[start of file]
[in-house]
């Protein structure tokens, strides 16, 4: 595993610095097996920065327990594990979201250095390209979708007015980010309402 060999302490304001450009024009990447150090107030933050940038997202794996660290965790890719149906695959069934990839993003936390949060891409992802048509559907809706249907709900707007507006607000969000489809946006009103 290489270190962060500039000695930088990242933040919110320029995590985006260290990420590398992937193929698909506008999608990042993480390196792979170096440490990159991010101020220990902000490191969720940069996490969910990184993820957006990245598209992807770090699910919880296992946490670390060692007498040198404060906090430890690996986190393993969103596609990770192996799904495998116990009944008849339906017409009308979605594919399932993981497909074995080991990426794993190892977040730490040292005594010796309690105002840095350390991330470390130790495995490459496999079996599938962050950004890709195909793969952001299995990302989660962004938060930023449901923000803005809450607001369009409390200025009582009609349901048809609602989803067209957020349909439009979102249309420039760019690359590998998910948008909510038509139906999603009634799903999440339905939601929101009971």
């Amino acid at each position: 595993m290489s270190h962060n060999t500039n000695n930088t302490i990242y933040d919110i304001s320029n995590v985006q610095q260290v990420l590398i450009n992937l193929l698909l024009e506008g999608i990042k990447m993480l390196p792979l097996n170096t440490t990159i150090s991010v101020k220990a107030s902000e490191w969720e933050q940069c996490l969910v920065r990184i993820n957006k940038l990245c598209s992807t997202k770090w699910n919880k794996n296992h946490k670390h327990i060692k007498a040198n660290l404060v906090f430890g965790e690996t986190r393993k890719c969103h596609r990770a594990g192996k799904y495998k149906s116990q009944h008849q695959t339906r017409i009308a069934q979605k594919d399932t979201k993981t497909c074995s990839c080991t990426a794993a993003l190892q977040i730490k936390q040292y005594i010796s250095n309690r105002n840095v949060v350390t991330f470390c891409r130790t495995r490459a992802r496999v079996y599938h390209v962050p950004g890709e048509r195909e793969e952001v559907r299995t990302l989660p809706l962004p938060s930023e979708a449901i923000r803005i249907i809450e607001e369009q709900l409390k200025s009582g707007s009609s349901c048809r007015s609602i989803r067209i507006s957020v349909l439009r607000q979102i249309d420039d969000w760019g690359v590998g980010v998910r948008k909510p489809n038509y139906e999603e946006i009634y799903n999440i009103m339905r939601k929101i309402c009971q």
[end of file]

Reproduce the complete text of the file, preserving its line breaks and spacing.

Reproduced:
[in-house]
């Protein structure tokens, strides 16, 4: 595993610095097996920065327990594990979201250095390209979708007015980010309402 060999302490304001450009024009990447150090107030933050940038997202794996660290965790890719149906695959069934990839993003936390949060891409992802048509559907809706249907709900707007507006607000969000489809946006009103 290489270190962060500039000695930088990242933040919110320029995590985006260290990420590398992937193929698909506008999608990042993480390196792979170096440490990159991010101020220990902000490191969720940069996490969910990184993820957006990245598209992807770090699910919880296992946490670390060692007498040198404060906090430890690996986190393993969103596609990770192996799904495998116990009944008849339906017409009308979605594919399932993981497909074995080991990426794993190892977040730490040292005594010796309690105002840095350390991330470390130790495995490459496999079996599938962050950004890709195909793969952001299995990302989660962004938060930023449901923000803005809450607001369009409390200025009582009609349901048809609602989803067209957020349909439009979102249309420039760019690359590998998910948008909510038509139906999603009634799903999440339905939601929101009971």
């Amino acid at each position: 595993m290489s270190h962060n060999t500039n000695n930088t302490i990242y933040d919110i304001s320029n995590v985006q610095q260290v990420l590398i450009n992937l193929l698909l024009e506008g999608i990042k990447m993480l390196p792979l097996n170096t440490t990159i150090s991010v101020k220990a107030s902000e490191w969720e933050q940069c996490l969910v920065r990184i993820n957006k940038l990245c598209s992807t997202k770090w699910n919880k794996n296992h946490k670390h327990i060692k007498a040198n660290l404060v906090f430890g965790e690996t986190r393993k890719c969103h596609r990770a594990g192996k799904y495998k149906s116990q009944h008849q695959t339906r017409i009308a069934q979605k594919d399932t979201k993981t497909c074995s990839c080991t990426a794993a993003l190892q977040i730490k936390q040292y005594i010796s250095n309690r105002n840095v949060v350390t991330f470390c891409r130790t495995r490459a992802r496999v079996y599938h390209v962050p950004g890709e048509r195909e793969e952001v559907r299995t990302l989660p809706l962004p938060s930023e979708a449901i923000r803005i249907i809450e607001e369009q709900l409390k200025s009582g707007s009609s349901c048809r007015s609602i989803r067209i507006s957020v349909l439009r607000q979102i249309d420039d969000w760019g690359v590998g980010v998910r948008k909510p489809n038509y139906e999603e946006i009634y799903n999440i009103m339905r939601k929101i309402c009971q």